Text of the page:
Upcycling with PSA Veneer

Posted by Jaclyn Baldwin on

It’s that time of year again. Students are going back to school, and for many that means moving into a college dorm or apartment. Maybe you have just finished school and are moving into your first apartment. 

With that comes the fiscally daunting task of furnishing your space. If you are anything like me, you look to family, friends, and yard sale strangers for hand-me-downs and second-chance offerings. Sure, maybe that desk has seen some better days, but since I’m currently actually using my lap for my laptop, it doesn’t look half so bad. 

Same goes for the mismatched end tables and dressers. Maple and oak and an indescribable shade of brown all look the same, right?

Since you are also time-strapped, it doesn’t really matter. You’ll save up and buy something nicer one day.

But, why not give it a second chance with minimal tools and supplies required. We have a solution that doesn’t involve stripping old varnish, sanding through layers of finish, or applying stain and poly. (Those are options. But I’ll save those for another day.)


I’m talking about veneer. And not just any veneer. PSA veneer. The easy peel and stick option. Think Command strips. They revolutionized picture hanging. No hammer or nails needed. Here comes PSA veneer. No contact cement, glue, or vacuum press required. (PSA Veneer does not adhere to bare wood; if you want to cover the beauty of natural hardwood, an additional adhesive is required.) 

What is Veneer?

Before I knew anything about veneers, I shared some common misconceptions about it. That it was somehow inferior and why would anyone use it. It wasn’t “real” wood. Veneer was just a cheap way to disguise an unsavory or poorly made piece. And I’m the first to say I was wrong, and that while I do love working with hardwood, there is a place for veneer, and it is REAL wood.

Veneer is created from thin slices of wood, called “leaves,” approximately 1/40” thick, or less. The leaves are then pressed, glued or laminated onto core materials, such as MDF or plywood. They are also formed into paper backed sheets. 

These paper backed sheets are not only flexible, they are eco-friendly, producing far less waste than rough sawn lumber planks, as even the smallest “leaves” are used. 

Paper backed veneer also lends an amazing degree of flexibility to all projects, allowing wood workers to achieve shapes and forms not otherwise possible. In addition, as veneer sheets are glued and pressed together, they are not prone to the same warping or splitting as solid wood panels. Instead, you have a product that is stronger and with proper application, will last much longer.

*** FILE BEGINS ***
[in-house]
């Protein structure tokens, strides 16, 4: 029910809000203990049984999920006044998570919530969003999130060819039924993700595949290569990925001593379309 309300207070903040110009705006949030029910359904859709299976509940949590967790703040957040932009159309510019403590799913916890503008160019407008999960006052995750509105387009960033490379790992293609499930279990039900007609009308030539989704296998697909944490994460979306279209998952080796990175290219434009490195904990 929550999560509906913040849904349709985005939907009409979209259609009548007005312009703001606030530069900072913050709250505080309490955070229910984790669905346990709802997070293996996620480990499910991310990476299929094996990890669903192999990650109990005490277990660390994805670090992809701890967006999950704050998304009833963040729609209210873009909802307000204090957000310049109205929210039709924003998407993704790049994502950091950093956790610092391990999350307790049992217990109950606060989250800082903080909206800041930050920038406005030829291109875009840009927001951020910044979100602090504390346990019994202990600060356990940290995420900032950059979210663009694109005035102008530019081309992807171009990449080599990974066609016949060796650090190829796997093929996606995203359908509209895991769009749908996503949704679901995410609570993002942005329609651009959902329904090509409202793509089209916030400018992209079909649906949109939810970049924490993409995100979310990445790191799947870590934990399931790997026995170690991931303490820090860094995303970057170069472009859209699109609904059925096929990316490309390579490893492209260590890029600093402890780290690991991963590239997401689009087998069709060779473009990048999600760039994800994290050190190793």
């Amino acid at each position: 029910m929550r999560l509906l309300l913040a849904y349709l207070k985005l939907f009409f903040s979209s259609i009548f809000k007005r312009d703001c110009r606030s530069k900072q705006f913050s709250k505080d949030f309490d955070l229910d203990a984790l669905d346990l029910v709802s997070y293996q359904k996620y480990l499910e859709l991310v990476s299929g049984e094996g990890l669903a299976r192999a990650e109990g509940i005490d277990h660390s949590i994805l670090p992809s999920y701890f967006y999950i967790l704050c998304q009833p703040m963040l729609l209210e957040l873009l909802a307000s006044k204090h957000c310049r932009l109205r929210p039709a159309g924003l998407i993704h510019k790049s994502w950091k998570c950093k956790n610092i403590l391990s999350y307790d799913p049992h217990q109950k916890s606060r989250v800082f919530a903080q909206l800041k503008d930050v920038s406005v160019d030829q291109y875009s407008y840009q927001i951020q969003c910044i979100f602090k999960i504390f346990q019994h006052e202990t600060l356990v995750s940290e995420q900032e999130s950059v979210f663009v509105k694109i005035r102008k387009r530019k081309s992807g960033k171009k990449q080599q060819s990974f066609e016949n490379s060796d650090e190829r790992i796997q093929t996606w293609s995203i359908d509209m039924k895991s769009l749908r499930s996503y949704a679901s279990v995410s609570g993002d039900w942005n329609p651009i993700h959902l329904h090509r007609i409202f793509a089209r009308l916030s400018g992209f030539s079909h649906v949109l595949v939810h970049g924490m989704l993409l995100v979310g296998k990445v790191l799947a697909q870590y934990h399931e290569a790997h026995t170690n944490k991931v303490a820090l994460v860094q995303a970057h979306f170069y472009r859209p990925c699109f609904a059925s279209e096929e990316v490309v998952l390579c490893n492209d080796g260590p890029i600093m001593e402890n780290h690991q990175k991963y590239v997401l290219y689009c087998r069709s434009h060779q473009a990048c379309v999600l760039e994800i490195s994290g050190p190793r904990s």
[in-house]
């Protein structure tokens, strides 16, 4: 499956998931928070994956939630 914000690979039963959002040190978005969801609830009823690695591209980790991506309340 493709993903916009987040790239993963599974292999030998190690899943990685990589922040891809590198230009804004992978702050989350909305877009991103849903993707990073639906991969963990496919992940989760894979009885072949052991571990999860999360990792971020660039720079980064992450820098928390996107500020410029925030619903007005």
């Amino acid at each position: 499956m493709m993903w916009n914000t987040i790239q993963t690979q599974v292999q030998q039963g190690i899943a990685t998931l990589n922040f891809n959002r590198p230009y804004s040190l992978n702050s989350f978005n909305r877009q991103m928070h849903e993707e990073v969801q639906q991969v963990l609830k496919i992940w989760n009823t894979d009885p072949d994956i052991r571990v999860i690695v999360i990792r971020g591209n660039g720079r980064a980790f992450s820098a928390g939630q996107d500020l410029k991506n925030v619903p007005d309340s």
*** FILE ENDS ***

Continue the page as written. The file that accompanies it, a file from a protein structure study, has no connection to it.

Most importantly, in the context of our time saving, it is easy to apply, with minimal tools required.


Applying PSA Veneer Step-By-Step Guide

  • Straighten the sheet. PSA Veneers come in rolls and should be placed between two pieces of plywood to acclimatize before application. We recommend doing this overnight before you plan on using the piece.
  • Clean the surface of your work piece. You can use denatured alcohol to remove any grease, flaking paint, dust, etc. 
  • Scuff sand the piece using a piece of 120 grit sandpaper.
  • Remove sanding residue and anything you missed the first time through with denatured alcohol.
  • Position veneer over piece and trim, allowing ¼” to ½” overlap for further trimming after application.
  • For the best results, position your veneer in place before peeling the backing. Mark the centers of both the veneer and the piece you are refinishing. Once you peel back the veneer, apply at the center line and smooth outward. 
    • Once you apply pressure, you will be unable to reposition the veneer.
  • Use a veneer scraper, or a DIY plexiglass scraper, to smooth out the veneer and remove any bubbles.
    • Always scrape in the grain direction.
  • Trim any overlap with a utility knife.
  • Sand any sharp edges with a fine grit sandpaper.
  • Wait 24 hours before using.

Additional Notes

While additional adhesives are not needed for covering lacquered, varnished, painted or enamel surfaces, contact cement is recommended for bare wood, and other finished surfaces. 

Veneered surfaces can be finished with a stain or sealer, but for best results, wait 24 hours after application. Before applying stain or sealer, sand the veneer with fine grit sandpaper. 

Project Ideas

  • Reface speaker surrounds
  • Uplift laundry room or utility room cabinets and shelves
  • Reface large picture frames
  • Uplift desk tops 

Comment below and let us know how you have used PSA veneer!

 







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